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Jean Marie Coutelle offered generals a bird’s-eye view of the battlefield from his “diabolical contraption”

The airplane was barely eight years old in 1911 when Italians flew Blériot XIs and Etrich Taubes on aerial reconnaissance missions during their invasion of  Libya. But aerial recon was far from new even then. Its history dated back over a century to 1794, when French Captain Jean Marie Joseph Coutelle conducted the first military mission in the air via a hydrogen balloon.

The concept of aerial observation dated to October 17, 1783, when François Pilâtre de Rozier and Guillaume Grioud de Villette made the very first ascent in a tethered hot-air balloon developed by Joseph Michel and Jacques Étienne Montgolfier. Looking down on Paris, Grioud remarked, “This fairly inexpensive machine would be very useful to an army for discovering the enemy’s position, maneuvers, movements, and supplies, and for reporting them by signals.”After a subsequent flight with de Rozier, Captain François Laurent recommended that instruments be developed for just such operations.

While the hot-air balloon had limited potential, the first flight of a hydrogen balloon by Jean Pierre Blanchard, on March 2, 1784, laid the foundation for practical lighter-than-air flight. Blanchard dramatically demonstrated this on January 7, 1785, when he crossed the English Channel with passenger John Jeffries.

Following the French Revolution, a new political and intellectual elite embraced the possibilities of flight. Among them was engineer and scientist Jean Marie Coutelle. In 1793 the Revolutionary Committee of Public Safety engaged him, with Louis-Bernard Guyton de Morveau and Laurent Lavoisier, to develop a military balloon using a new, improved method of producing hydrogen by running water over iron filings that had been heated red-hot in a brick furnace. Coutelle came up with a varnish that would seal the hydrogen within the gasbag, while de Morveau determined that a tethered balloon would be better than a free-flying one.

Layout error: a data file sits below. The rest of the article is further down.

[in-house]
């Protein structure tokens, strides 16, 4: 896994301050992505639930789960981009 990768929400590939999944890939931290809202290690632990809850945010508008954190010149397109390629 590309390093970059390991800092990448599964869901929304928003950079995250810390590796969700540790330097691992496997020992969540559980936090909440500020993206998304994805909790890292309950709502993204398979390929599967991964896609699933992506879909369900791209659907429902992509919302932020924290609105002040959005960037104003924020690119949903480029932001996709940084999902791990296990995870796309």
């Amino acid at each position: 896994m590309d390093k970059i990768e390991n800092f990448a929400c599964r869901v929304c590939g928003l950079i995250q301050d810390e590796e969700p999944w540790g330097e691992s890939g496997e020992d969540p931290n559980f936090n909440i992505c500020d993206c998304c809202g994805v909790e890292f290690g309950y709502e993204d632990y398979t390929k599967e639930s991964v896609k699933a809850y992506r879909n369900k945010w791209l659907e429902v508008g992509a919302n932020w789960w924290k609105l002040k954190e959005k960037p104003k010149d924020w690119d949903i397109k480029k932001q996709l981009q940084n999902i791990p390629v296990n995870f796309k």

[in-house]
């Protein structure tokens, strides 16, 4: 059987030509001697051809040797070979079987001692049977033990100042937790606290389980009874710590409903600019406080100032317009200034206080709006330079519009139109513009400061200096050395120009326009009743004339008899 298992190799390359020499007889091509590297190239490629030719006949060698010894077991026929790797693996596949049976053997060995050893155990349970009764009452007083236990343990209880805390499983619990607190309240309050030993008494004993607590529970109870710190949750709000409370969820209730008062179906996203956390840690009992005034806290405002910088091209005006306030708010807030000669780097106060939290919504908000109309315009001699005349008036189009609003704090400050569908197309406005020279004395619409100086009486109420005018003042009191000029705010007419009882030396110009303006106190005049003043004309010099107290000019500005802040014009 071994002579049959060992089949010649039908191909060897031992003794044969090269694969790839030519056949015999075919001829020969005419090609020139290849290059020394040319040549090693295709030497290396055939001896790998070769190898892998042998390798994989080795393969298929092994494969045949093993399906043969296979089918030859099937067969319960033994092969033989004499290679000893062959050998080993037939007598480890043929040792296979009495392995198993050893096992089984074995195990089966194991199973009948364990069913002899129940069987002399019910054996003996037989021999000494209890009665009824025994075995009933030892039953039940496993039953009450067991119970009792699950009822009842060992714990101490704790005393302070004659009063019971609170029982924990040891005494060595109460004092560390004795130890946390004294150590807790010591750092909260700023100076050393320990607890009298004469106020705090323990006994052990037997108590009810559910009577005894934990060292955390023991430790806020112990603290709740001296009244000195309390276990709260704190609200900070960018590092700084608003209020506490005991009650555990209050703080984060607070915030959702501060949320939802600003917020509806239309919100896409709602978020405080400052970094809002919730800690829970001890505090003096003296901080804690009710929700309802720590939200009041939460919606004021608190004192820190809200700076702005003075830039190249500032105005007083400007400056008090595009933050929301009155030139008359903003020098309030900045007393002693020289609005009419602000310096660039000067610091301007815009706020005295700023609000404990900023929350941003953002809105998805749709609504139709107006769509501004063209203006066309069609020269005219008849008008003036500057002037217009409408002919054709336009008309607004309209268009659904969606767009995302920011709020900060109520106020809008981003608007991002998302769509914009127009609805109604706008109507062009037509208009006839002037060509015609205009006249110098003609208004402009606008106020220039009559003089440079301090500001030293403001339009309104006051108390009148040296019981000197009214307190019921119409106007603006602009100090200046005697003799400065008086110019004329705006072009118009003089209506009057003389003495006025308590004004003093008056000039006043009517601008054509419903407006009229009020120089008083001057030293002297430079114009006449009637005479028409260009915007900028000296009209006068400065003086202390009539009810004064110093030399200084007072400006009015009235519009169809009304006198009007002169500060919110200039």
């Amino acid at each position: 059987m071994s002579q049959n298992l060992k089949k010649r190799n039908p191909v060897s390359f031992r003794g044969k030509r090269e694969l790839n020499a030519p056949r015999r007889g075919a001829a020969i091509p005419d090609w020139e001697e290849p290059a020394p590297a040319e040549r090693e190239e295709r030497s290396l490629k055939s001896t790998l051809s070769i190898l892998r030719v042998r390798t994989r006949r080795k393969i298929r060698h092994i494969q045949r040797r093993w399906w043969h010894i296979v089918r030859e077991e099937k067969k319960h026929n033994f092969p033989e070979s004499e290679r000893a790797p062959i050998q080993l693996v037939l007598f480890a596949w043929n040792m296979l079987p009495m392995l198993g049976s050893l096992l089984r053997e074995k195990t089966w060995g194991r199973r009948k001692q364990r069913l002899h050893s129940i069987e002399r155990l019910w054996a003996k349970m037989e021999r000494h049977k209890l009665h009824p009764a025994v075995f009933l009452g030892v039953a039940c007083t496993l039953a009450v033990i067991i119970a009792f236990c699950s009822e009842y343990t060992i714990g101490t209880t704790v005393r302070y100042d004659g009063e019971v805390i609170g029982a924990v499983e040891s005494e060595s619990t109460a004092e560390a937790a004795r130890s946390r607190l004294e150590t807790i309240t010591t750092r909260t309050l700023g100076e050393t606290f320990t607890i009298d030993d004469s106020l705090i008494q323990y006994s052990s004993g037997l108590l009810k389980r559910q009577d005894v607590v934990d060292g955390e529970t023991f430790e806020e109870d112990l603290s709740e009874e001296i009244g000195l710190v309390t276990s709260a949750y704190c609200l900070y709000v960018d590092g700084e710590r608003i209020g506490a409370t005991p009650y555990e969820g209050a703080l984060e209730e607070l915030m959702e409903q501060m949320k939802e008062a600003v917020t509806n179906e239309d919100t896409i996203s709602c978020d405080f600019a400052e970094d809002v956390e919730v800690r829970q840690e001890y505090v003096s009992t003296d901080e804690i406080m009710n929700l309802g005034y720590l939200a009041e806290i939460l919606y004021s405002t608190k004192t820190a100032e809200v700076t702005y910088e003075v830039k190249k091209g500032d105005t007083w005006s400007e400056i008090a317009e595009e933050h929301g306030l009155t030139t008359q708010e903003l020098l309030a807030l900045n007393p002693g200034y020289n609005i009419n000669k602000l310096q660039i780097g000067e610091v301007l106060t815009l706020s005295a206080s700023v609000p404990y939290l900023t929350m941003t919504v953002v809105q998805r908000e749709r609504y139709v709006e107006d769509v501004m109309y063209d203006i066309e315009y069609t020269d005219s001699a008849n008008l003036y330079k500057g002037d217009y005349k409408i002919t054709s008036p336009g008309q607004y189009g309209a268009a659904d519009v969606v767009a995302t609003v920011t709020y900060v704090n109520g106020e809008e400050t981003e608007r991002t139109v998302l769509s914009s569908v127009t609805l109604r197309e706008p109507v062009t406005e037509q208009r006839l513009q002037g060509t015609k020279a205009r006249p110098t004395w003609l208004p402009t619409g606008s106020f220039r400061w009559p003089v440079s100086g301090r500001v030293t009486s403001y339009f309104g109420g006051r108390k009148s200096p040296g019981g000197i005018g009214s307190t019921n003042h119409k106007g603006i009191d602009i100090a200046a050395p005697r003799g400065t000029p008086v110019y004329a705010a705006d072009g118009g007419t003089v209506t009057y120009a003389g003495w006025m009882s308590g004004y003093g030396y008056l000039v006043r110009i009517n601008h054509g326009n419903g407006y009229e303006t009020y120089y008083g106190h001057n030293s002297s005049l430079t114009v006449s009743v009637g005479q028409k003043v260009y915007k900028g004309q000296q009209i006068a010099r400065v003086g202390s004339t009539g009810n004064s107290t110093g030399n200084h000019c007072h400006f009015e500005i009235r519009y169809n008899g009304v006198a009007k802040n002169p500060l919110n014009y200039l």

Completed on July 30, 1793, their balloon was presented to the committee in October. On November 24, the authorities ordered one of Coutelle’s assistants, Nicolas J. Conte, to construct a new model military balloon, capable of carrying two passengers to 1,700 feet, at the Petit Château in Meudon.

On April 2, 1794, the National Convention officially established the first balloon company under the newly commissioned Captain Coutelle. After a month of training, on May 3 the 50-man Compagnie des Aérostiers was assigned to the Armée du Sambre-et-Meuse, led by General Jean-Baptiste Jourdan. The Committee of Public Safety had already told Jourdan that he would be sent a balloon “for the observation of the enemy’s troop movements,” advising him: “Preparations…must be made in a safe, enclosed place behind the lines; the hydrogen will not last longer than twenty-four to thirty hours. It is best to launch the balloon when the weather is expected to be neither rainy nor windy. It will be prudent, for the first ascension, to let out a moderate amount of rope, and if the balloon ascends to two hundred fathoms [1,200 feet], that will be quite the limit.”